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#17 X-rays for Non-specific Low Back Pain: A non-specific pain?


CLINICAL QUESTION
QUESTION CLINIQUE
In patients with lower back pain, do lumbar X-rays modify any patient outcome?


BOTTOM LINE
RÉSULTAT FINAL
In non-specific low back pain, X-rays do nothing to improve outcomes and may worsen some (such as pain).



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EVIDENCE
DONNÉES PROBANTES
A recent meta-analysis, and a closer look at the best randomized controlled trial (RCT), help us here. 
  • Meta-analysis1: 6 trials (1804 patients): MRI/CT 2 trials & X-ray 4 trials.  0-44% had sciatica 
    • Relatively good quality but lots of heterogeneity (except pain). 
    • Short term & long-term outcomes of pain, function, quality of life, mental health and patient satisfaction did not differ significantly 
      • Pain at 3 months borderline worse with x-ray (Standard Mean Difference 0.19, CI -0.01 to 0.39) 
  • RCT,2 UK, 421 general practice patients with low-back pain ≥ 6 weeks  
    • At 3 months statistically significant difference in: 
      • Proportion of patients still in pain: 74% X-ray vs 65%, Number needed to harm (NNH) 12 
      • Proportion of patients requiring follow-up doctor visit: 53% X-ray vs 30%, NNH 5 
      • Self rated health status: 5% worse in X-ray group.   
  • After 6 more months, borderline but not statistically significant 
  • However, ≥ 80% of both groups want X-rays.  
    • Those with x-rays were more satisfied with the visit    
    • X-rays findings did not correlate to clinical findings
Context 
  • Early MRI and CT also do not improve outcomes.1 
  • A RCT comparing MRI directly to back X-ray also found no difference.3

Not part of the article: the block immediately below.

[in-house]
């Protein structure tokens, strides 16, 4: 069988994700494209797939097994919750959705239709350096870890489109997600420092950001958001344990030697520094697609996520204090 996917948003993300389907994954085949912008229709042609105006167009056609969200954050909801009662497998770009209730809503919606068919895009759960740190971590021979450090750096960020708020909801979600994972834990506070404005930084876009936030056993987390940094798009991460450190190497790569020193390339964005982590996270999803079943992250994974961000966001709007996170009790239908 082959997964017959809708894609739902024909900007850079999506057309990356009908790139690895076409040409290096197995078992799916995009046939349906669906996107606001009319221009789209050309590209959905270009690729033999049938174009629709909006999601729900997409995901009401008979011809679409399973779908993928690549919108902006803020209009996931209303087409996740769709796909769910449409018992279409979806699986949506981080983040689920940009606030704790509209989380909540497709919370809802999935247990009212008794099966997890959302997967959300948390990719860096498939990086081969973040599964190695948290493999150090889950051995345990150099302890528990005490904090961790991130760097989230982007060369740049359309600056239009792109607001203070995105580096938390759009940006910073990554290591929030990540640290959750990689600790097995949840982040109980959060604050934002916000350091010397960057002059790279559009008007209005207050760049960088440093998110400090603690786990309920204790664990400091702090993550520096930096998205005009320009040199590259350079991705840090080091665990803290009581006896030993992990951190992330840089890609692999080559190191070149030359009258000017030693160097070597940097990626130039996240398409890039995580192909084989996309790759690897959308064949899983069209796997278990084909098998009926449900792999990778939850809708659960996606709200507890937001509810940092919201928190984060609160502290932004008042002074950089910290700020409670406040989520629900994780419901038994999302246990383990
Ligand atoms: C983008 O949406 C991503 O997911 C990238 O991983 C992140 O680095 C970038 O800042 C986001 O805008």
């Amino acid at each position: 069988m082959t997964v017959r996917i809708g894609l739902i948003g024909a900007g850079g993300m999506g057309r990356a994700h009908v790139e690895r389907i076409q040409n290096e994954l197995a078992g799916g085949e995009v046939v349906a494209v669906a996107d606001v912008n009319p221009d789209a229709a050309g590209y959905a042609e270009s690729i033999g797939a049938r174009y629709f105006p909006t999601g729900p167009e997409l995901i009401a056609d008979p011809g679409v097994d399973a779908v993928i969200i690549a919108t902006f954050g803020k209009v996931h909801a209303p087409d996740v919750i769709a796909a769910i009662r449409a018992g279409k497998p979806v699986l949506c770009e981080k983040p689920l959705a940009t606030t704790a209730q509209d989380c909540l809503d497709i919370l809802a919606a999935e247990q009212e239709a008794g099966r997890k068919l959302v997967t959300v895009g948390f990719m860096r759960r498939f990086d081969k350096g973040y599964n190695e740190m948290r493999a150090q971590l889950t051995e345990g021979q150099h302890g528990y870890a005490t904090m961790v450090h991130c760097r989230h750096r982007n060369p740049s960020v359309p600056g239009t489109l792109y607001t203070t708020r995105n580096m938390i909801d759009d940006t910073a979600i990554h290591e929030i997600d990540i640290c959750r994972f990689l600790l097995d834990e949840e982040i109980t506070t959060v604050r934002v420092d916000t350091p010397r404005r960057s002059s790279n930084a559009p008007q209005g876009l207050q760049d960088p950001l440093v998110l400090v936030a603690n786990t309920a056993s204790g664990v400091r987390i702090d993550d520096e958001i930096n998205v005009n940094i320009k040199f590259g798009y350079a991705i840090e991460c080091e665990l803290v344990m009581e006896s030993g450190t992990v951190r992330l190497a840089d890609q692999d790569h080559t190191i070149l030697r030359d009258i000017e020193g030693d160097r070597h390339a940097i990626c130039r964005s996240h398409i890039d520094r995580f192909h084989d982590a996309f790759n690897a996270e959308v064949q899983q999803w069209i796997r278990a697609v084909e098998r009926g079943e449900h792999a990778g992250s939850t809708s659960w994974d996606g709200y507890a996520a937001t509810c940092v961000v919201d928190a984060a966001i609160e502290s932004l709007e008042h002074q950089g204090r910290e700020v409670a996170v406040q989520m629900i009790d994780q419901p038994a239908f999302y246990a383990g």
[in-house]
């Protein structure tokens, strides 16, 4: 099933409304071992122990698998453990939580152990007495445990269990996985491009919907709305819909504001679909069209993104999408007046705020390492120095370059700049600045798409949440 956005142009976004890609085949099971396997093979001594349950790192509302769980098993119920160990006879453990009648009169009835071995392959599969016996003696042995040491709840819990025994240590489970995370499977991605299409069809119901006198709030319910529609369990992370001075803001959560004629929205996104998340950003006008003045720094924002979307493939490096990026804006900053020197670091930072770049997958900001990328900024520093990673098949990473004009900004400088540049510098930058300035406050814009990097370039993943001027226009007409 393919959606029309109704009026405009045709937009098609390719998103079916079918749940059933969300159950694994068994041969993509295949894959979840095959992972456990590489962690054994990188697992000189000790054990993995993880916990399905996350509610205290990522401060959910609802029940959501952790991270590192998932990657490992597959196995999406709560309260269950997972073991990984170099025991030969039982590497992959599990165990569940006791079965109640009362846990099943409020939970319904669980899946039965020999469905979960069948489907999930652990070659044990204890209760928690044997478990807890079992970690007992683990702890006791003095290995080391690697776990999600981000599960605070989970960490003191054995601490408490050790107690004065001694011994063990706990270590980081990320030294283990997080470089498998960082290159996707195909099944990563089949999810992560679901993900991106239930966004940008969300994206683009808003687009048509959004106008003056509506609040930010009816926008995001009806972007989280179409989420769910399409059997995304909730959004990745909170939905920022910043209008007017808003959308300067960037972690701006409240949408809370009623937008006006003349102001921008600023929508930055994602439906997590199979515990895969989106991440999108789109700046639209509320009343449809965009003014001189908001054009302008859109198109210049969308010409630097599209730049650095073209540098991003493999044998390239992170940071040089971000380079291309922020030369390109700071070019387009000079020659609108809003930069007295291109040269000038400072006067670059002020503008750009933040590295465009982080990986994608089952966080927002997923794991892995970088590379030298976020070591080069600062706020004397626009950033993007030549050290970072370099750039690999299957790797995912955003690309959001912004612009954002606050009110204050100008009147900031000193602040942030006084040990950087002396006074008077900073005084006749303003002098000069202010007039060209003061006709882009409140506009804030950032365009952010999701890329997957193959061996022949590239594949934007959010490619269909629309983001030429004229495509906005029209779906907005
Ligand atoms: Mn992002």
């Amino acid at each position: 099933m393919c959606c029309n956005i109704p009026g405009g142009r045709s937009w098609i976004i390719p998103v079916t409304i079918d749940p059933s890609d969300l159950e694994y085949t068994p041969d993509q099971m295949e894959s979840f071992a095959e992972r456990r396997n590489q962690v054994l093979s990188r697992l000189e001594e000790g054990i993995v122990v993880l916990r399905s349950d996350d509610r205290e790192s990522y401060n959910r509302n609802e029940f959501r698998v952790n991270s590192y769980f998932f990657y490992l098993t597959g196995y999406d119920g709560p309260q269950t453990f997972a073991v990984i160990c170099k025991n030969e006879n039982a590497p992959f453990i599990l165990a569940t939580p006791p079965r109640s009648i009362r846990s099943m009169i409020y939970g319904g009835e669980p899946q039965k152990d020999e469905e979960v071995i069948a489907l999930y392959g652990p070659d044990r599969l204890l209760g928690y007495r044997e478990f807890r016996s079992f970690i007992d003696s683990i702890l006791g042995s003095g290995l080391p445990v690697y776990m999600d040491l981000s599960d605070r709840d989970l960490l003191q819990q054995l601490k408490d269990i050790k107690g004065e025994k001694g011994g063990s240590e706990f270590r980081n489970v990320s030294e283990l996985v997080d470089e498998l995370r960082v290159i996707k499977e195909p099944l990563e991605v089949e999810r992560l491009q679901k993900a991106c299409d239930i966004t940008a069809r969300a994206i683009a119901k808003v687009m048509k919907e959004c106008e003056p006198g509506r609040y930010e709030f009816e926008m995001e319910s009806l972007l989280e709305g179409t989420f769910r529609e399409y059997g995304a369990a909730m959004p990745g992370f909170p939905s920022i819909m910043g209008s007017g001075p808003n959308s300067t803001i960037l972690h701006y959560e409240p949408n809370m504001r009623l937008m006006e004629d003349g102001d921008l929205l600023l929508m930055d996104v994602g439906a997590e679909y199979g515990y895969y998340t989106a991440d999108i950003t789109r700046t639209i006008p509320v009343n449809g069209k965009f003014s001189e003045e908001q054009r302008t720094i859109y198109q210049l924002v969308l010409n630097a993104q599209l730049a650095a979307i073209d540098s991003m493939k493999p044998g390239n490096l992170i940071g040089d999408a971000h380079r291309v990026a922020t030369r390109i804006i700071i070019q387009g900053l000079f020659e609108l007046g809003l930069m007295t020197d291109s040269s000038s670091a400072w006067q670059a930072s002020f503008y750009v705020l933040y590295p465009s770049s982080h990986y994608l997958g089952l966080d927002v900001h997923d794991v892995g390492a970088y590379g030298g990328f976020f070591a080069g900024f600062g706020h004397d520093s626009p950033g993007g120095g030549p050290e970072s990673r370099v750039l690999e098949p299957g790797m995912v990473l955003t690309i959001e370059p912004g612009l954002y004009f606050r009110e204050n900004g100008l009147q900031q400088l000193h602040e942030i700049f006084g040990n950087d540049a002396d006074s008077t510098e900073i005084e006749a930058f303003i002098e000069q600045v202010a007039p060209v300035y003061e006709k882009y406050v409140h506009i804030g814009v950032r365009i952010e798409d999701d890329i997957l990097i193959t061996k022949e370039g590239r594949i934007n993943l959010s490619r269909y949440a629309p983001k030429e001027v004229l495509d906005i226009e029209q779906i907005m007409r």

• Three guidelines from Alberta4, Europe5 and US6 all discourage routine back x-rays for non-specific low back pain. 
  • Non-specific low back pain is low back pain without recognizable or known specific pathology (e.g. infection, tumour, osteoporosis, ankylosing spondylitis, fracture, inflammatory process, radicular syndrome or cauda equina syndrome).4-6  
  • These study results/recommendations do not apply to back pain with suspicion of specific pathology (such as progressive neurologic changes or infection) 
  • These patients warrant further investigation 
updated july 13, 2016 by ricky


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Author(s)
Auteur(s)
  • G. Michael Allan MD CCFP
  • G. Richard Spooner MD CCFP

1. Chou R, Fu R, Carrino JA, et al. Lancet 2009; 373: 463–72.

2. Kendrick D, Fielding K, Bentley E, et al. BMJ. 2001 Feb 17;322:400-5.

3. Jarvik JG, Hollingworth W, Martin B, et al. JAMA 2003;289:2810–8.

4. http://www.topalbertadoctors.org/cpgs/885801. Accessed 27-AUG-2013.

5. http://www.kovacs.org/descargas/EuropeanGuidelinesfortheManagementofAcute NonspecificLowBackPain(54paginas).pdf Accessed 27-AUG-2013.

6. Chou R, Qaseen A, Snow V, et al. Ann Intern Med. 2007;147:478-491.

7. Chou R, Qaseem A, Owens DK, et al. Ann Intern Med 2011;154:181-9.

Authors do not have any conflicts of interest to declare.

Les auteurs n’ont aucun conflit d’intérêts à déclarer.